Allscripts, Cerner top EHR user satisfaction rankings

But one-fifth of respondents to Black Book Rankings survey feel 'stuck' with 'inadequate' systems
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Allscripts, Cerner and CPSI all retain the top spot in their respective markets for user satisfaction, according to the latest report from market research firm Black Book Rankings.

The annual report, released March 18 and based on thousands of ballots from technology and nursing staff at 702 hospitals, found that CPSI retained the No. 1 ranking for hospitals under 100 beds, rural hospitals and critical access hospitals for the fifth year in a row. Cerner retained the top spot for community hospitals of 101-250 beds for the same time period; it also came out the best for hospital systems.

Allscripts was the top dog for the second year in a row in the 250-plus category; it edged out Epic last year, according to an announcement on the report.  

Other vendors scoring well in the 2015 survey included: Epic Systems, GE Healthcare, McKesson, Meditech, Healthland, HMS, Quadramed, NextGen, Razorinsights (athenahealth), Prognosis and Siemens.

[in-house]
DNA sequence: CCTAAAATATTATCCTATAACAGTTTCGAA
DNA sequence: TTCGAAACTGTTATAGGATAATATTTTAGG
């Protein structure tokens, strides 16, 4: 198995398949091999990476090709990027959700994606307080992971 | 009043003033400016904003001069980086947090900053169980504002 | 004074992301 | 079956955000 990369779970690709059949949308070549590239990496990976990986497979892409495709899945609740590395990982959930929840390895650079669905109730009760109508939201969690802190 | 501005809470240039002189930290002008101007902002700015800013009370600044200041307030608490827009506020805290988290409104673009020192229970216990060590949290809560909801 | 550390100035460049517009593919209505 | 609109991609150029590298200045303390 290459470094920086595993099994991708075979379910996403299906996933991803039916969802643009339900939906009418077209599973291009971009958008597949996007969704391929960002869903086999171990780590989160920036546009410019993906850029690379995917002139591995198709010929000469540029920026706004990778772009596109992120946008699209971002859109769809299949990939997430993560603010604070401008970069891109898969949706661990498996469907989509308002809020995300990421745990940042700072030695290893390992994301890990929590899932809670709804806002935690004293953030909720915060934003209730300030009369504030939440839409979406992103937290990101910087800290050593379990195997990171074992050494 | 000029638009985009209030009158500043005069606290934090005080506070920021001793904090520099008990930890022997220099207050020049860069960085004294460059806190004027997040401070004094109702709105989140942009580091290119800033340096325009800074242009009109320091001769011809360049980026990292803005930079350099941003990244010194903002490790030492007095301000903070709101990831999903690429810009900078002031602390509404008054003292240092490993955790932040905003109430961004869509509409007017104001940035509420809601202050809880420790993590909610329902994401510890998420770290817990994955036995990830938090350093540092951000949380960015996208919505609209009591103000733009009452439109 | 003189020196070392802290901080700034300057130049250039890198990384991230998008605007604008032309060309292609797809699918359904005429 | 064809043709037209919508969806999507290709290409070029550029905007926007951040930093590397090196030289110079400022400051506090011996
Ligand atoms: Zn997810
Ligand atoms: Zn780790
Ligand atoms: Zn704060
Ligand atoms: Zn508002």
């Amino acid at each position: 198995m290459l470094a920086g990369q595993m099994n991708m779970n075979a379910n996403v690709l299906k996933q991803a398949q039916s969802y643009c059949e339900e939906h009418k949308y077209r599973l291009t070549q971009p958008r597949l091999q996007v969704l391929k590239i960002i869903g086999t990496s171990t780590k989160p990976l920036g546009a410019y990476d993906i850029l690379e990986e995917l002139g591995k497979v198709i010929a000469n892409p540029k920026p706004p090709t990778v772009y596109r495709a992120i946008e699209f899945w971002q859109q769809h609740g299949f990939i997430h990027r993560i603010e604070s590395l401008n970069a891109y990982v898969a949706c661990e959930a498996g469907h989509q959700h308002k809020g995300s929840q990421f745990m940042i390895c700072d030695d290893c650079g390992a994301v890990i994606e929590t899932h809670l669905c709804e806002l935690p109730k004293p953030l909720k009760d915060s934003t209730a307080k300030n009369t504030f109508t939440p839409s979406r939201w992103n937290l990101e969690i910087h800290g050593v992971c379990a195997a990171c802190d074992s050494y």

Still, the report also revealed that almost one-fifth of hospitals (19 percent) felt stuck with an inadequate EHR and were unhappy with their vendor. The most common problems were EHRs that were more expensive than anticipated, vendors that couldn't or wouldn't help the hospital meet interoperability goals, and vendors that oversold their capabilities or mismatched functions to the hospital.

"As the EHR substitutions, consolidations and meaningful use uncertainties resolve in 2015, the client satisfaction spectrum still appears to be running between those hospitals with high contentment and functionality, to hospitals unmistakably stuck with systems nominally operative with implementation delays, mounting add-on charges, patient care interruptions, meaningful use snafus, garden walled networks and interoperability disconnects," Black Book's announcement said.

The survey also found a "substantial" improvement in inclusion of clinicians in the EHR selection process, with 74 percent of IT personnel and 14 percent of nurses reporting clinician involvement, up from 60 percent of technicians and 6 percent of nurses last year.

Interestingly, CIOs reported that they believed nurse satisfaction with EHRs has also increased. However, a separate Black Book survey of nurses found that their dissatisfaction with the systems was at an all-time high.

To learn more:
- read the announcement

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